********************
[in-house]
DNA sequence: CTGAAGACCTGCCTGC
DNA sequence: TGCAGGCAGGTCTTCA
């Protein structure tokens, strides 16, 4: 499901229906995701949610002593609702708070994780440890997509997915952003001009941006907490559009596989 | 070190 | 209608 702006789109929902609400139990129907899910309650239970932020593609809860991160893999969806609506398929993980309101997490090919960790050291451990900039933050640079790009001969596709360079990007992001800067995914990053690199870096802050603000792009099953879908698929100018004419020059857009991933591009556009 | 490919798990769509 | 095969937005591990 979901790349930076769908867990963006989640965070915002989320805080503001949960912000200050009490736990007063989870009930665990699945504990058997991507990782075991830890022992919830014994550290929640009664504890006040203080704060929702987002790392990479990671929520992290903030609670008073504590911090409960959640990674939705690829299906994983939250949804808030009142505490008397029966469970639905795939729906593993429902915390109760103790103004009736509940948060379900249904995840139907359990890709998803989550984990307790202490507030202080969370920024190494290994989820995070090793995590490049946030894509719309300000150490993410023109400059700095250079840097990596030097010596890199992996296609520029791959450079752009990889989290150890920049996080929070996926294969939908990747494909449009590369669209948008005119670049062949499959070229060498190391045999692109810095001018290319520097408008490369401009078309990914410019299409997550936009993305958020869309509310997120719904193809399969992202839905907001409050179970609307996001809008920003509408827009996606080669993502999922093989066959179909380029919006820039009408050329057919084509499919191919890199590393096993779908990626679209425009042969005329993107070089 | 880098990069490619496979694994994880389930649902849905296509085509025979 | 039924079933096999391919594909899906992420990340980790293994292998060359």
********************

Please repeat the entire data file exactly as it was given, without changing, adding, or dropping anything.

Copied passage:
[in-house]
DNA sequence: CTGAAGACCTGCCTGC
DNA sequence: TGCAGGCAGGTCTTCA
């Protein structure tokens, strides 16, 4: 499901229906995701949610002593609702708070994780440890997509997915952003001009941006907490559009596989 | 070190 | 209608 702006789109929902609400139990129907899910309650239970932020593609809860991160893999969806609506398929993980309101997490090919960790050291451990900039933050640079790009001969596709360079990007992001800067995914990053690199870096802050603000792009099953879908698929100018004419020059857009991933591009556009 | 490919798990769509 | 095969937005591990 979901790349930076769908867990963006989640965070915002989320805080503001949960912000200050009490736990007063989870009930665990699945504990058997991507990782075991830890022992919830014994550290929640009664504890006040203080704060929702987002790392990479990671929520992290903030609670008073504590911090409960959640990674939705690829299906994983939250949804808030009142505490008397029966469970639905795939729906593993429902915390109760103790103004009736509940948060379900249904995840139907359990890709998803989550984990307790202490507030202080969370920024190494290994989820995070090793995590490049946030894509719309300000150490993410023109400059700095250079840097990596030097010596890199992996296609520029791959450079752009990889989290150890920049996080929070996926294969939908990747494909449009590369669209948008005119670049062949499959070229060498190391045999692109810095001018290319520097408008490369401009078309990914410019299409997550936009993305958020869309509310997120719904193809399969992202839905907001409050179970609307996001809008920003509408827009996606080669993502999922093989066959179909380029919006820039009408050329057919084509499919191919890199590393096993779908990626679209425009042969005329993107070089 | 880098990069490619496979694994994880389930649902849905296509085509025979 | 039924079933096999391919594909899906992420990340980790293994292998060359």